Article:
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Publication Information

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Title: Mitigating Anthropocene influences in forests in the United States

Author: Oliver, Chadwick Dearing;

Date: 2014

Source: In: Sample, V. Alaric; Bixler, R. Patrick, eds. Forest conservation and management in the Anthropocene: Conference proceedings. Proceedings. RMRS-P-71. Fort Collins, CO: US Department of Agriculture, Forest Service. Rocky Mountain Research Station. p. 189-202.

Publication Series: Proceedings (P)

   Note: This article is part of a larger document. View the larger document

Description: Anthropogenic and other climate changes, land use changes, forest structure changes, and introduced organisms are difficult to isolate with respect to their cumulative consequences. Similar changes have occurred before with undesirable effects and the currently high human population could suffer greatly if they happen again. Active forest management can help avoid dramatic, unfavorable changes. We can anticipate some effects from current geographic and weather patterns and forest ownership sizes, species compositions, and age class distributions. Less known are what foreign species might invade and cause trouble; how much forests will be converted to agriculture to replace the drying farm lands; and what wood demands, equipment, and incentives will be directed toward the forests. Many silvicultural activities can mitigate the undesirable effects of climate changes. The silvicultural expertise can be applied if the infrastructure of labor, equipment, and markets and the will of the people exist to support such activities with finances and legislation.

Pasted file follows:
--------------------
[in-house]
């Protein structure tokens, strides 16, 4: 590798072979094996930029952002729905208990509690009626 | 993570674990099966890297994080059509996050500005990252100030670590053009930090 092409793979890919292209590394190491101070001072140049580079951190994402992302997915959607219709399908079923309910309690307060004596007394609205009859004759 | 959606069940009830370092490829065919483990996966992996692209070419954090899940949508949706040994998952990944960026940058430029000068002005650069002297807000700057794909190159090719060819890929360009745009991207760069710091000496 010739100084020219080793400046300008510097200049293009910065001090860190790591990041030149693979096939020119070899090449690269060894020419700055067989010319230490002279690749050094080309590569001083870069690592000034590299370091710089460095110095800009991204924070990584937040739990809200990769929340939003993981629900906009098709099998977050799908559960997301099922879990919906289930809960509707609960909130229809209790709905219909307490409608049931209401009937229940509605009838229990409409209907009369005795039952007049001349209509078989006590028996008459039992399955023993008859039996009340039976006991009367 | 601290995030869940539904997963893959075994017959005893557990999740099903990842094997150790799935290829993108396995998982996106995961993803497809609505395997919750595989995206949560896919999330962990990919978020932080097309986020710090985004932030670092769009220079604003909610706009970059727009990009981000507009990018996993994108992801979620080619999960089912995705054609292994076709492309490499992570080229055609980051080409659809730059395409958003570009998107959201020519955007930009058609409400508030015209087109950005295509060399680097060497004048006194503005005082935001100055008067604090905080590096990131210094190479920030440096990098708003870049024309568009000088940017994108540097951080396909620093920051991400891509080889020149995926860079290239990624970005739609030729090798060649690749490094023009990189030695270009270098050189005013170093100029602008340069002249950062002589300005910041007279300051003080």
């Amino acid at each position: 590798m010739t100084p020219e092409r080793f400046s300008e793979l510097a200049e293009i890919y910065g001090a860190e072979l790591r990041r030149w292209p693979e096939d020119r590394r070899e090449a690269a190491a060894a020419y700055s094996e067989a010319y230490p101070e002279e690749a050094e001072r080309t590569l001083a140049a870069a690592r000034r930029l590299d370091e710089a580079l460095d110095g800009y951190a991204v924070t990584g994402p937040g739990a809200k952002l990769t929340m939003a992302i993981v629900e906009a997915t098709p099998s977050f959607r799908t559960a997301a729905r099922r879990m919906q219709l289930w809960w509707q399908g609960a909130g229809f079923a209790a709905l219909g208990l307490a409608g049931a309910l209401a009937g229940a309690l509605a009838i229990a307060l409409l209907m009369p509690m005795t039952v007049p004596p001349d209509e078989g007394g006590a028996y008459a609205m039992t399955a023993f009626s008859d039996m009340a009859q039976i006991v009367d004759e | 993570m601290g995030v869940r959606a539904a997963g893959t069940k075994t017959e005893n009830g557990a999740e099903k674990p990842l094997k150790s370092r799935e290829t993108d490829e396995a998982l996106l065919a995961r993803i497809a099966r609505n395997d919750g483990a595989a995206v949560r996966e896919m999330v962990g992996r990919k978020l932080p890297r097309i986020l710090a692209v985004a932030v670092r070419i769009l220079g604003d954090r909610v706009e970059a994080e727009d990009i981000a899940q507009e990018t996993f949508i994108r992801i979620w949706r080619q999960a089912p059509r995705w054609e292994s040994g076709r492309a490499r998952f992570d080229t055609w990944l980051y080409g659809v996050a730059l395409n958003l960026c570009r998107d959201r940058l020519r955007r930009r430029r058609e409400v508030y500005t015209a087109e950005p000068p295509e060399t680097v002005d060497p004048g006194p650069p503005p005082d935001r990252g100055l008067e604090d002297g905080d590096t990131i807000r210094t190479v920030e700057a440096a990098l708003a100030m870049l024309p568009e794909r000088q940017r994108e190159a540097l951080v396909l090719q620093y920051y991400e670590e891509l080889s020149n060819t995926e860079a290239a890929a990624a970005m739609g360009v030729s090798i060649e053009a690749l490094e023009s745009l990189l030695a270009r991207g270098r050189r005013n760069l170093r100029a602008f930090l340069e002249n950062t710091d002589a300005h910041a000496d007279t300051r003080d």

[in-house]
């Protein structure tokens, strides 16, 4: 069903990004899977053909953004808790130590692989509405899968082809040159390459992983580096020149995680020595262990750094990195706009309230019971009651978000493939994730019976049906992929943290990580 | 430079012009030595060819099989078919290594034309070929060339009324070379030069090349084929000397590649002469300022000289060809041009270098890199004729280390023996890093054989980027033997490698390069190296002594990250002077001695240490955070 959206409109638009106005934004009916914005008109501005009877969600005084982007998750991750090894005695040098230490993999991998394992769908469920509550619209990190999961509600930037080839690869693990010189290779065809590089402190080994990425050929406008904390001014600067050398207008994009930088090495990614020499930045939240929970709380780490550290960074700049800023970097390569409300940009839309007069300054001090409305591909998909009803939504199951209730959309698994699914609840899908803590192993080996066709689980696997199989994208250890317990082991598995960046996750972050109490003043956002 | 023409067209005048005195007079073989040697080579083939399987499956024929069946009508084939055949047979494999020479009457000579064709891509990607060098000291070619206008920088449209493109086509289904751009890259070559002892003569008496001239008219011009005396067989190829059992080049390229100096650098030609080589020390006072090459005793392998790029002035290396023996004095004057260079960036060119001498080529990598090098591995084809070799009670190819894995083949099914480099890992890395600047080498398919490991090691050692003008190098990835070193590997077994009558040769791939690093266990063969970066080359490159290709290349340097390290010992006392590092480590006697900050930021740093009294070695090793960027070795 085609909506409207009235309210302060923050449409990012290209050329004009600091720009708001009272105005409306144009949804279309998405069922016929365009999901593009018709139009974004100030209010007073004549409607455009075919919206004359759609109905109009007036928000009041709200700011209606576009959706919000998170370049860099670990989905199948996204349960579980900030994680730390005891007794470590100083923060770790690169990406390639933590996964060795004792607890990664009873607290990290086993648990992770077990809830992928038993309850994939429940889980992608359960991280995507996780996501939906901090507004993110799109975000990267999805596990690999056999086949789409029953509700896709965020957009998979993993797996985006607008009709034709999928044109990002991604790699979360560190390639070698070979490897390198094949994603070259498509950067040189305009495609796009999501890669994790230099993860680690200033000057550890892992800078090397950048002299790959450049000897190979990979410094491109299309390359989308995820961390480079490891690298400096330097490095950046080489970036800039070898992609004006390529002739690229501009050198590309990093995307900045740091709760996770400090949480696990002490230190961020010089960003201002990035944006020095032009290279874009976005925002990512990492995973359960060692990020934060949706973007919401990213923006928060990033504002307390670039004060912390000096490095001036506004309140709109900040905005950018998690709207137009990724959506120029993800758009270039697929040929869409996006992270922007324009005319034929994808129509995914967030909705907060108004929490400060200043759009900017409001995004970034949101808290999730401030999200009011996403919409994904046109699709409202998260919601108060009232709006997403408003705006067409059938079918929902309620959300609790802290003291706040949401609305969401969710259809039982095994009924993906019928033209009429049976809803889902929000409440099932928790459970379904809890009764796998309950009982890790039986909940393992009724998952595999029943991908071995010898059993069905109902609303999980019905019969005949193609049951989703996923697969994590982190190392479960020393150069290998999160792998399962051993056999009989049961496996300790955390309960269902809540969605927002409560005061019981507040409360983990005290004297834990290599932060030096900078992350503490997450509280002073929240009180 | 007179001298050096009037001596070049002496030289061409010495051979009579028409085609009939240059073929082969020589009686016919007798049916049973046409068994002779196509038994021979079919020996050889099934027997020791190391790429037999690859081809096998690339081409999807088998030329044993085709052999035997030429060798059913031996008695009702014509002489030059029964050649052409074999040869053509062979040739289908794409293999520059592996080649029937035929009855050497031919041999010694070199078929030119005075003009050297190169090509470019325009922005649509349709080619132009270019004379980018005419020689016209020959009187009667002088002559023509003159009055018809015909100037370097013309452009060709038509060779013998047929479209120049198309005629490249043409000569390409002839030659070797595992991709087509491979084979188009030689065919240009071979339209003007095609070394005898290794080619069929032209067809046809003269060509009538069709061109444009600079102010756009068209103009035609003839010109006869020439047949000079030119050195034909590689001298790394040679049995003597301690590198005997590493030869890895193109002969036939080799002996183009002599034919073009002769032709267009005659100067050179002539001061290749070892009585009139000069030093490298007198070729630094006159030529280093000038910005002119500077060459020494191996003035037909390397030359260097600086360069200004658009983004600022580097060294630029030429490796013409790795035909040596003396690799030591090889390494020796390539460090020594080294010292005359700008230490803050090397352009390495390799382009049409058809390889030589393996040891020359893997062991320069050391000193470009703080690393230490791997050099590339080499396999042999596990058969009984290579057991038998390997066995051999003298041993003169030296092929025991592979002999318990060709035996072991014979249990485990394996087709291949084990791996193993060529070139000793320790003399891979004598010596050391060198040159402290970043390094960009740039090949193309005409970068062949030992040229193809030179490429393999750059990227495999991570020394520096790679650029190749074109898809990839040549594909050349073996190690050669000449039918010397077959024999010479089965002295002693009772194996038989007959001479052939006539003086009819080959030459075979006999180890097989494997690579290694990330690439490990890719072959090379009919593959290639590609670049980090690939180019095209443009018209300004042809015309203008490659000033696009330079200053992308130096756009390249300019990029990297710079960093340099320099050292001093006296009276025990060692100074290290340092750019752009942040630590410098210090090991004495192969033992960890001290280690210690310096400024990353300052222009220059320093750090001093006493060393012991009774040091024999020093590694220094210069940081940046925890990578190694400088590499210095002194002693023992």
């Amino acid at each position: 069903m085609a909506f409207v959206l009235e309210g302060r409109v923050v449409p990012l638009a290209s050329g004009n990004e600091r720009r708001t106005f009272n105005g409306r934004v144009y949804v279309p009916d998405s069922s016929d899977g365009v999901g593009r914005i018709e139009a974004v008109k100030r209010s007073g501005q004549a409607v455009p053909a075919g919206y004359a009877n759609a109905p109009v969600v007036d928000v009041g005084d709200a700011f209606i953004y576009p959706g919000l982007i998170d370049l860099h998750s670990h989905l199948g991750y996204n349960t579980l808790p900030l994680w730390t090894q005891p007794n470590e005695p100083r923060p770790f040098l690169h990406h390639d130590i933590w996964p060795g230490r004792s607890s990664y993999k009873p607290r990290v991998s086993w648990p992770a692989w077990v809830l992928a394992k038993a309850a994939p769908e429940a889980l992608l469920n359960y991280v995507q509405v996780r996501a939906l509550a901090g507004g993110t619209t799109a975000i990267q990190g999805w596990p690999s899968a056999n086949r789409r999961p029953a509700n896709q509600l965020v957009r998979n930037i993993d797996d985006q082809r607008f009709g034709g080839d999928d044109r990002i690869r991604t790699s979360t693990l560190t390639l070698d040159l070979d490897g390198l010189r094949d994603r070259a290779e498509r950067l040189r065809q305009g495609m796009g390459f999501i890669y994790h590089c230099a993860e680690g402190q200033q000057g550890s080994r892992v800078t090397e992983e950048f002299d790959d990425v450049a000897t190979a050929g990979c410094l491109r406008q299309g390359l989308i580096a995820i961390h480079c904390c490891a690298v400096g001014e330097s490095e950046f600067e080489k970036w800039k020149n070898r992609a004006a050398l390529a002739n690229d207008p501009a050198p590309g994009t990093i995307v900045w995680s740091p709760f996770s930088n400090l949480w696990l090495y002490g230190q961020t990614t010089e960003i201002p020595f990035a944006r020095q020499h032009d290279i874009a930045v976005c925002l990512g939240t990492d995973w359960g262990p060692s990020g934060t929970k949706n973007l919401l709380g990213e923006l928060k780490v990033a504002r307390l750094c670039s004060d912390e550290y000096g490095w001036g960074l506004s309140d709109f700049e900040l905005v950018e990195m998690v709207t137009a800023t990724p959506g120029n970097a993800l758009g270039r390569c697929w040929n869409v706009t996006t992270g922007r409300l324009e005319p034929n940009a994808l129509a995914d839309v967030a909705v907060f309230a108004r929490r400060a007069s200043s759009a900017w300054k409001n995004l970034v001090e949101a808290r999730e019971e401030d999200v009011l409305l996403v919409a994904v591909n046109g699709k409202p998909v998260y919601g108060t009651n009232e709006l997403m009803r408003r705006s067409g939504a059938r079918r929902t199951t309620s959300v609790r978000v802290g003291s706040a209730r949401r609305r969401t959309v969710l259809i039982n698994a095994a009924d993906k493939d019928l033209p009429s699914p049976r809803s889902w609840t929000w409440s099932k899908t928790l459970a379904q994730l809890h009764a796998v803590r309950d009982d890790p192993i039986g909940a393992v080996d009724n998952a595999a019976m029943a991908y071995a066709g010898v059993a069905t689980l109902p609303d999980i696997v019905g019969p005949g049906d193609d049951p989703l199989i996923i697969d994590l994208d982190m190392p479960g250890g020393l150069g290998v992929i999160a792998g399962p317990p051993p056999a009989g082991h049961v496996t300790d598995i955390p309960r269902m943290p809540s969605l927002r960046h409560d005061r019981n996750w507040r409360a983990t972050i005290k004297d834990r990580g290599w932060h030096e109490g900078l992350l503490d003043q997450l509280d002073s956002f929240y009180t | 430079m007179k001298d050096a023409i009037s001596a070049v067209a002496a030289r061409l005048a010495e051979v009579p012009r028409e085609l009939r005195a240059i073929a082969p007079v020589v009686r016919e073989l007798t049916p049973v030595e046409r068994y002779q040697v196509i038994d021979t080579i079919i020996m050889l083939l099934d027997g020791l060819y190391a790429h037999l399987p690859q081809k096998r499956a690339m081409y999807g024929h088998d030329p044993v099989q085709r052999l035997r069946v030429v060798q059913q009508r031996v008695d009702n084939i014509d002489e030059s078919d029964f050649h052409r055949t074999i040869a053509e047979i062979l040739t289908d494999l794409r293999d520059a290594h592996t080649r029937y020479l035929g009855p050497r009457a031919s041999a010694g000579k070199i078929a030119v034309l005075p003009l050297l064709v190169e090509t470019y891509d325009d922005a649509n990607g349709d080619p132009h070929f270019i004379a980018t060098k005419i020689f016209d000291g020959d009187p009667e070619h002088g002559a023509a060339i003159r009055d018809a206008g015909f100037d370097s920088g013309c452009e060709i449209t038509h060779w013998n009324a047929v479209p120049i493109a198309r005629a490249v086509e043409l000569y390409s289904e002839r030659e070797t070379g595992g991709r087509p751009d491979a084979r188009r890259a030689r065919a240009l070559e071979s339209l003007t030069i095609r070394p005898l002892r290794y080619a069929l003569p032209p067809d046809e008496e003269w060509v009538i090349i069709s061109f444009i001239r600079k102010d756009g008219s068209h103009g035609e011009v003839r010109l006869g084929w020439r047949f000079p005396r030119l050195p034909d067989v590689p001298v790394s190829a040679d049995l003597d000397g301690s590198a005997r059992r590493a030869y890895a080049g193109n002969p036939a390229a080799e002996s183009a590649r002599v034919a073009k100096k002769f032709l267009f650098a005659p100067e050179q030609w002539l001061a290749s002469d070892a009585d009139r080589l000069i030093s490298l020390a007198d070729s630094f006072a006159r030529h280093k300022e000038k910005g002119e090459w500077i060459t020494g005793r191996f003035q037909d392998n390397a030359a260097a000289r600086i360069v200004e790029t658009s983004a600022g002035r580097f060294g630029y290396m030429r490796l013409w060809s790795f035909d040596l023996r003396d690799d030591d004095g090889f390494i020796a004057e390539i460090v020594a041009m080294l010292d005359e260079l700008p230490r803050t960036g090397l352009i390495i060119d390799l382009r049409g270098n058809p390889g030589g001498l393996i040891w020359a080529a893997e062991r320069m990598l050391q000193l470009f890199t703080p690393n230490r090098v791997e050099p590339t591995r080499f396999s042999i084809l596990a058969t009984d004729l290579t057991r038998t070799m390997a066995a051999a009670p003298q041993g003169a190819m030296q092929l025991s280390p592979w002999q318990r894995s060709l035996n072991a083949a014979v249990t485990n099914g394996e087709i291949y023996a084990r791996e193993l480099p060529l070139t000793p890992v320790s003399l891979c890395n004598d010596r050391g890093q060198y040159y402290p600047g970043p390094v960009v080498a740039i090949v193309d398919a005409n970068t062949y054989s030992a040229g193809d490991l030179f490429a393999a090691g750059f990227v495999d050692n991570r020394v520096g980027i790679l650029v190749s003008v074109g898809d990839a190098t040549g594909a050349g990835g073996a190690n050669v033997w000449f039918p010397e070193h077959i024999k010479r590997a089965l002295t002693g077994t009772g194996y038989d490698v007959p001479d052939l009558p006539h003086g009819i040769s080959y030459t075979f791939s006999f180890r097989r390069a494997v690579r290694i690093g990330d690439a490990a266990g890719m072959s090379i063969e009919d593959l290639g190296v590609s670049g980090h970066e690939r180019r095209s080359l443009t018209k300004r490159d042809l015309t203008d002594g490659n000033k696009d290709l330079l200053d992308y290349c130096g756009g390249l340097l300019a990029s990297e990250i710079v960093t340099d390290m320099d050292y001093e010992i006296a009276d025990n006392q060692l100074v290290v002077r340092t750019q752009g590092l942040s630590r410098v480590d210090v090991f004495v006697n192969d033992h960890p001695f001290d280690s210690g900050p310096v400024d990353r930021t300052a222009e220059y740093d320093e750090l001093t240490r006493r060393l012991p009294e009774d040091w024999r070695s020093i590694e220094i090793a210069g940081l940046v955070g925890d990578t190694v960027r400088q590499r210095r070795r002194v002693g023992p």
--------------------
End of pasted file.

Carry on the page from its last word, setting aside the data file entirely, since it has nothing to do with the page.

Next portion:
Keywords: forest conservation, management, Anthropocene, climate change

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Citation:


Oliver, Chadwick Dearing. 2014. Mitigating Anthropocene influences in forests in the United States. In: Sample, V. Alaric; Bixler, R. Patrick, eds. Forest conservation and management in the Anthropocene: Conference proceedings. Proceedings. RMRS-P-71. Fort Collins, CO: US Department of Agriculture, Forest Service. Rocky Mountain Research Station. p. 189-202.

 


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